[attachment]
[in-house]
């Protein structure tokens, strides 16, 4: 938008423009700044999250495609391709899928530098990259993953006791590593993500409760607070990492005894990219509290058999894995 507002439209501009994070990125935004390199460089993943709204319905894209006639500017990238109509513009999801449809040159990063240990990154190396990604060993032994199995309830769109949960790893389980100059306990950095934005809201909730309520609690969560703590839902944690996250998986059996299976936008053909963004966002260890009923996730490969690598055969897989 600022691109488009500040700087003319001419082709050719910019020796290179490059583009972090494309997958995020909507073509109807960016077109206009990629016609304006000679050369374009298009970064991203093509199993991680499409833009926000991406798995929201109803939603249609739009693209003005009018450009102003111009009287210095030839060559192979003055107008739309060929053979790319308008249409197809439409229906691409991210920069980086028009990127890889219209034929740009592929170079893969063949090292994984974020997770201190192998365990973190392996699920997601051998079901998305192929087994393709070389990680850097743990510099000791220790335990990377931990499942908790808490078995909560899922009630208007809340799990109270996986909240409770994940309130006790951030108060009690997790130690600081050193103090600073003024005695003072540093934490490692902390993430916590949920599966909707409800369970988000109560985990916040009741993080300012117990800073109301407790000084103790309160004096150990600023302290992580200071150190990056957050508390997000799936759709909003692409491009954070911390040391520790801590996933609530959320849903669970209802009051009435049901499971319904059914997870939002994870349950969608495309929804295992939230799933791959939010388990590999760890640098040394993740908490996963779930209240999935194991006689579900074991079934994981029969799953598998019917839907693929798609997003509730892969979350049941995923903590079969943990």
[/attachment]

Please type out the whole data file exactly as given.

[in-house]
């Protein structure tokens, strides 16, 4: 938008423009700044999250495609391709899928530098990259993953006791590593993500409760607070990492005894990219509290058999894995 507002439209501009994070990125935004390199460089993943709204319905894209006639500017990238109509513009999801449809040159990063240990990154190396990604060993032994199995309830769109949960790893389980100059306990950095934005809201909730309520609690969560703590839902944690996250998986059996299976936008053909963004966002260890009923996730490969690598055969897989 600022691109488009500040700087003319001419082709050719910019020796290179490059583009972090494309997958995020909507073509109807960016077109206009990629016609304006000679050369374009298009970064991203093509199993991680499409833009926000991406798995929201109803939603249609739009693209003005009018450009102003111009009287210095030839060559192979003055107008739309060929053979790319308008249409197809439409229906691409991210920069980086028009990127890889219209034929740009592929170079893969063949090292994984974020997770201190192998365990973190392996699920997601051998079901998305192929087994393709070389990680850097743990510099000791220790335990990377931990499942908790808490078995909560899922009630208007809340799990109270996986909240409770994940309130006790951030108060009690997790130690600081050193103090600073003024005695003072540093934490490692902390993430916590949920599966909707409800369970988000109560985990916040009741993080300012117990800073109301407790000084103790309160004096150990600023302290992580200071150190990056957050508390997000799936759709909003692409491009954070911390040391520790801590996933609530959320849903669970209802009051009435049901499971319904059914997870939002994870349950969608495309929804295992939230799933791959939010388990590999760890640098040394993740908490996963779930209240999935194991006689579900074991079934994981029969799953598998019917839907693929798609997003509730892969979350049941995923903590079969943990």